COS Weekly Newsletter - Friday, 21 July, 2023
Westridge Marine Terminal welcomes first ship at new berth
Earlier this month, Trans Mountain reached a significant milestone welcoming the first ship to its newest berth at Westridge Marine Terminal
, which is part of the facility's redesign for its expansion project. On July 13th, M/T Pacific Garnet
called at berth 1 for loading and departed July 15th for California.
All existing crude and jet fuel operations will now take place at berth 1 and the old dock has been taken out of service. Berths 2 and 3 are expected to be commissioned later this year and the expanded twinned pipeline should be in service early 2024.
Trans Mountain has been safely loading vessels at the facility for nearly 70 years, with the first ever offshore tanker shipment
bound for California in December 1955.
ILWU to hold ratification vote on Terms of Settlement
Today the International Longshore and Warehouse Union Canada (LWU) Longshore Caucus approved and agreed to recommend to their membership the Terms of Settlement proposed by the senior federal mediator and ratified by the BC Maritime Employers Association (BCMEA) on July 13. A stop-work meeting is scheduled for Tuesday, July 25 0800 shifts for all locals and the vote is expected to take place later in the week.
On Tuesday evening picketing had resumed until the next morning when the Canada Industrial Relations Board (CIRB) ruled the strike illegal on the basis that the ILWU failed to provide a 72-hour strike notice. Subsequently, a strike notice was then formally issued and then revoked, causing a great deal of confusion and uncertainty.
Prime Minister Justin Trudeau convened a meeting of the Incident Response Group on Wednesday and urged its members to "pursue all available options to ensure the stability of our supply chains and to protect Canadian jobs and our economy."
Scholarship program launched as a tribute to Capt. Kevin Obermeyer
The Pacific Pilotage (PPA) announced the establishment of the Captain Kevin Obermeyer scholarship
as a tribute to his commitment to the marine industry during his 23-year tenure. Dhaval Shah, Associate Dean of the BCIT marine campus, announced the scholarship during the Change of Leadership Ceremony on June 15, which will recognize Obermeyer's commitment and contributions to diversity initiatives and nurturing the future generation of mariners. The ceremony also celebrated the leadership transition of PPA's new CEO, Julie Gascon.
These scholarships, totalling $15,000 in annual funds, will honour student entrance awards for the Bridge Watch Rating Program and will encourage inclusivity and diversity within the marine industry by prioritizing students from traditionally under-represented backgrounds.
VFPA's new Connect+ program promotes collaboration and supply chain resiliency
The Vancouver Fraser Port Authority (VFPA) has launched Connect+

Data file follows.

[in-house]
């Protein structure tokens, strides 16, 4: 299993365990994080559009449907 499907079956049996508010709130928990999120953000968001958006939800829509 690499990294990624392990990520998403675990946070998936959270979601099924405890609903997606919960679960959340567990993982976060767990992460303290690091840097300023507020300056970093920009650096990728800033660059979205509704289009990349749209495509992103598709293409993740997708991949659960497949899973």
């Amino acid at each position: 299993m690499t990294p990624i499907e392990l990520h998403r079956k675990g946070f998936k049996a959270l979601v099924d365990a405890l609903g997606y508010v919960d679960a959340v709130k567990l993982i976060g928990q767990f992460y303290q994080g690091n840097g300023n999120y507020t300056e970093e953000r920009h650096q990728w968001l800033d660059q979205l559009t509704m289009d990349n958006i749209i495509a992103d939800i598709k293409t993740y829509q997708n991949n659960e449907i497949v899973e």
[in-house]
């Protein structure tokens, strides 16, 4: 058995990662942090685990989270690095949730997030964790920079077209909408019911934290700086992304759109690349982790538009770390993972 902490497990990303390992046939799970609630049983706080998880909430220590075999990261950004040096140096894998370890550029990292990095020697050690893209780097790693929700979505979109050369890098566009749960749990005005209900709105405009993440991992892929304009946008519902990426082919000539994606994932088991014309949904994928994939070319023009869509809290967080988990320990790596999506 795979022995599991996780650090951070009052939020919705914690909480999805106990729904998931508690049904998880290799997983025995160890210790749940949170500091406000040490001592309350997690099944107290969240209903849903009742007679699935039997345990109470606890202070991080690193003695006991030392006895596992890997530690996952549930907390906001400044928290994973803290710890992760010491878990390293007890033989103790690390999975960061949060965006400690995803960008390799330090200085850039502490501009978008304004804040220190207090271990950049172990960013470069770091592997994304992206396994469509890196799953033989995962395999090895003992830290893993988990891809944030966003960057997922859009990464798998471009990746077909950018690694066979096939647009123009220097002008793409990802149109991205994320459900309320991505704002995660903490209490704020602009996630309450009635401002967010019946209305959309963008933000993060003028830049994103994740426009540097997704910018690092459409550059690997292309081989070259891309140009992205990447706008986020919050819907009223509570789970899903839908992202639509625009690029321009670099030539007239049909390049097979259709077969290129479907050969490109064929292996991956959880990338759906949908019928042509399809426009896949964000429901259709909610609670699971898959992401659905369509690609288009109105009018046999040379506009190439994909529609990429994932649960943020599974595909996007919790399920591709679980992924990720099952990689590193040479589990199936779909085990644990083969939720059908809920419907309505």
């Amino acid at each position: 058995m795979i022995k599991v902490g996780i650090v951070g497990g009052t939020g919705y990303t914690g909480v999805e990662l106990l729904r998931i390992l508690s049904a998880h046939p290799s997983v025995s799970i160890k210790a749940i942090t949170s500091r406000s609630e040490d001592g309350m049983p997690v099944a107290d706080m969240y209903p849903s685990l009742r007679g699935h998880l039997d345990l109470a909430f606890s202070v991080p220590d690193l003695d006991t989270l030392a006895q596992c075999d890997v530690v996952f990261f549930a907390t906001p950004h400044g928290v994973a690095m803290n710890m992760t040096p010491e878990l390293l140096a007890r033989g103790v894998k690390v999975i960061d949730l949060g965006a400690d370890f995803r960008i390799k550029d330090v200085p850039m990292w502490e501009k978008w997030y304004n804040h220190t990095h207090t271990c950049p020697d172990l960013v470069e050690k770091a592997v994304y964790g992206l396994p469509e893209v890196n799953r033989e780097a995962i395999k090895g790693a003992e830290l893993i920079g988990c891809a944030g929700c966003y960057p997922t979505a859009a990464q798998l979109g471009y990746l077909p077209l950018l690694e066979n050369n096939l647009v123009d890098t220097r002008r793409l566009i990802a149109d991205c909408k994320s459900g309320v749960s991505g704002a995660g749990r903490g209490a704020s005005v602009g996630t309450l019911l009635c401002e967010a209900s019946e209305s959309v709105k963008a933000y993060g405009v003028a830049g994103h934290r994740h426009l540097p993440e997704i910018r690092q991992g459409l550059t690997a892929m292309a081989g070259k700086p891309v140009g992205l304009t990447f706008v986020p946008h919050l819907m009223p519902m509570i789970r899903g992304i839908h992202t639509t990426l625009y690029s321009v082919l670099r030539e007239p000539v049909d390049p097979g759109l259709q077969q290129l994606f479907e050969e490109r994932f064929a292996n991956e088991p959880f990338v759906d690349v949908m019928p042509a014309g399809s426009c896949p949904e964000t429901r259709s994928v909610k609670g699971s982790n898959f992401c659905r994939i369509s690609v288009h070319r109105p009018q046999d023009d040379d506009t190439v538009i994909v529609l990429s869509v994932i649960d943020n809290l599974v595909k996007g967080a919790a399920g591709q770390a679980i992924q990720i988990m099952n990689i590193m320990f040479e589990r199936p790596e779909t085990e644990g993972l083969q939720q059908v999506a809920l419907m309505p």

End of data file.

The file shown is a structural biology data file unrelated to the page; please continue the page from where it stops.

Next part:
, a program aimed at integrating various supply chain digitalization projects at the Port of Vancouver. Its goal is to improve efficiency, capacity, and collaboration within the supply chains essential for Canada's trade through the port. The program includes existing initiatives such as the Supply Chain Visibility program, Active Vessel Traffic Management, Container truck reporting programs, and Container Visibility System program.
The VFPA will continuously update the programs with new tools and data reporting. The focus is on using existing infrastructure effectively and promoting environmental sustainability.
Safe Passage Project aims to accelerate industry decarbonization
The Safe Passage project
, funded by the British Columbia Ministry of Energy, Mines and Low Carbon Innovation
, aims to accelerate decarbonization in the shipping industry. Shipping is a significant contributor to global greenhouse gas emissions, and the project will explore zero- and low-carbon energy sources and market demand for alternative fuels in both ocean-going and land-based shipping. The research findings will be used to inform policy and regulatory recommendations at the provincial and federal levels. The project aims to contribute to the global discussion on the future of sustainable shipping and create a technology roadmap. Reducing shipping emissions will have multiple benefits for British Columbia, including improved air quality in port communities and increased investment in low-carbon energy systems. While Canada currently lacks green shipping corridors, efforts are underway to establish such corridors in the Pacific Northwest and the Great Lakes - St. Lawrence Seaway System. The Vancouver Maritime Centre for Climate
(VMCC) is the project partner, focused on advancing the concept of green corridors in British Columbia.
Another milestone for LNG Canada
With the arrival of its 215th module by ship from its fabrication yard in Zhuhai, China, Fluor Corporation announced that it has completed the module fabrication program on the LNG Canada project in Kitimat. British Columbia, Canada. This significant milestone marks the completion of a critical phase in the construction of a large terminal for the liquefication, storage and loading of liquified natural gas (LNG) for export to global markets.
In the International Gas Union’s annual LNG report
, released last week, is states that Canada has the planet’s second-largest pipeline of LNG projects at the “pre-final investment decision” phase. One-quarter of all new liquefaction capacity on the drawing board is in Canada. If all these projects were built, Canada would be exporting three times as much LNG as last year’s largest exporting country, Australia, where 81.4 million tonnes of LNG exports were worth $83.4-billion in 2022. Phase 1 of LNG Canada is expected to be ready in 2025 and report 14 million tonnes of LNG annually.
VIFC Hullo Ferries have arrived
Hullo's two new high-speed passenger ferries, sthuqi' (sta – key) and spuhéls (spah – els), recently arrived home at the Nanaimo Port Authority's Assembly Wharf. The vessels and crew spent the past few weeks in Victoria's
Point Hope shipyard where they underwent sea trials, vessel familiarization, training drills and Transport Canada certifications. The Hullo crew will utilize the remaining weeks leading up to launch to conduct additional personnel training, sailing the route between Downtown Vancouver
. Initial sailing schedules are now available online and bookings
will open early next week for sailings beginning August 14th
Maurice Fellis (1932 - 2023)
On July 19, 2023, we learned Maurice Fellis passed away peacefully at the North Shore Hospice earlier that morning after a courageous battle with cancer. Maurice held several executive positions at Westward Shipping Ltd. from 1956 until 1994 when he retired as Chairman. He was a staunch supporter of the shipping industry and chaired the boards of the Chamber of Shipping, Pacific Pilotage Authority, BC Maritime Employers Association and Vancouver Merchants' Exchange. He was a recipient of the Award of Excellence from the National Transportation BC Division. A celebration of life will take place at a date yet to be determined. In lieu of flowers, the family suggests donating to the Lions Gate Hospital Foundation, BC Cancer Foundation, Mission to Seafarers or the charity of your choice. Our condolences to Marc and family.